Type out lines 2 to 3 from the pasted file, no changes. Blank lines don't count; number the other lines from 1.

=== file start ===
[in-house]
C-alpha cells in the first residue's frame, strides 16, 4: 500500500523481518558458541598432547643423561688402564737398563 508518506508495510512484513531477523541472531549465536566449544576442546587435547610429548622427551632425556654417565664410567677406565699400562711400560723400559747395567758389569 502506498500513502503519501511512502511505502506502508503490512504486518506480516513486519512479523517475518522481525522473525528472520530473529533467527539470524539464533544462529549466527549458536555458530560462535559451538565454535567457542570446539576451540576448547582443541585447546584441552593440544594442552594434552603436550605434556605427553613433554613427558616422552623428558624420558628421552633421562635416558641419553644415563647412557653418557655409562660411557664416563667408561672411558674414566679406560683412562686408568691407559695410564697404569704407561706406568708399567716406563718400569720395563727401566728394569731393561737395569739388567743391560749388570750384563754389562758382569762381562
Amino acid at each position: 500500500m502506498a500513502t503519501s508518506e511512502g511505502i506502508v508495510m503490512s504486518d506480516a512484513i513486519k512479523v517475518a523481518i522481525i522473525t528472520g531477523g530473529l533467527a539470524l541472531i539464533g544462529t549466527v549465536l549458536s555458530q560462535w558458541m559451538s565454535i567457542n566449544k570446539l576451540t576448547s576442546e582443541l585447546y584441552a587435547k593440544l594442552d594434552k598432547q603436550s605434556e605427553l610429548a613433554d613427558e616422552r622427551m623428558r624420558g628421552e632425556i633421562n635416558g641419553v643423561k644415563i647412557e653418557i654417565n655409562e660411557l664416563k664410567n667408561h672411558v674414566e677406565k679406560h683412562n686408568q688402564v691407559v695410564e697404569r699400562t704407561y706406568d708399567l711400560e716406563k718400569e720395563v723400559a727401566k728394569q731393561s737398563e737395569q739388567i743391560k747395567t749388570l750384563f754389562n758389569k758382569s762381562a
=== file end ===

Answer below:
C-alpha cells in the first residue's frame, strides 16, 4: 500500500523481518558458541598432547643423561688402564737398563 508518506508495510512484513531477523541472531549465536566449544576442546587435547610429548622427551632425556654417565664410567677406565699400562711400560723400559747395567758389569 502506498500513502503519501511512502511505502506502508503490512504486518506480516513486519512479523517475518522481525522473525528472520530473529533467527539470524539464533544462529549466527549458536555458530560462535559451538565454535567457542570446539576451540576448547582443541585447546584441552593440544594442552594434552603436550605434556605427553613433554613427558616422552623428558624420558628421552633421562635416558641419553644415563647412557653418557655409562660411557664416563667408561672411558674414566679406560683412562686408568691407559695410564697404569704407561706406568708399567716406563718400569720395563727401566728394569731393561737395569739388567743391560749388570750384563754389562758382569762381562
Amino acid at each position: 500500500m502506498a500513502t503519501s508518506e511512502g511505502i506502508v508495510m503490512s504486518d506480516a512484513i513486519k512479523v517475518a523481518i522481525i522473525t528472520g531477523g530473529l533467527a539470524l541472531i539464533g544462529t549466527v549465536l549458536s555458530q560462535w558458541m559451538s565454535i567457542n566449544k570446539l576451540t576448547s576442546e582443541l585447546y584441552a587435547k593440544l594442552d594434552k598432547q603436550s605434556e605427553l610429548a613433554d613427558e616422552r622427551m623428558r624420558g628421552e632425556i633421562n635416558g641419553v643423561k644415563i647412557e653418557i654417565n655409562e660411557l664416563k664410567n667408561h672411558v674414566e677406565k679406560h683412562n686408568q688402564v691407559v695410564e697404569r699400562t704407561y706406568d708399567l711400560e716406563k718400569e720395563v723400559a727401566k728394569q731393561s737398563e737395569q739388567i743391560k747395567t749388570l750384563f754389562n758389569k758382569s762381562a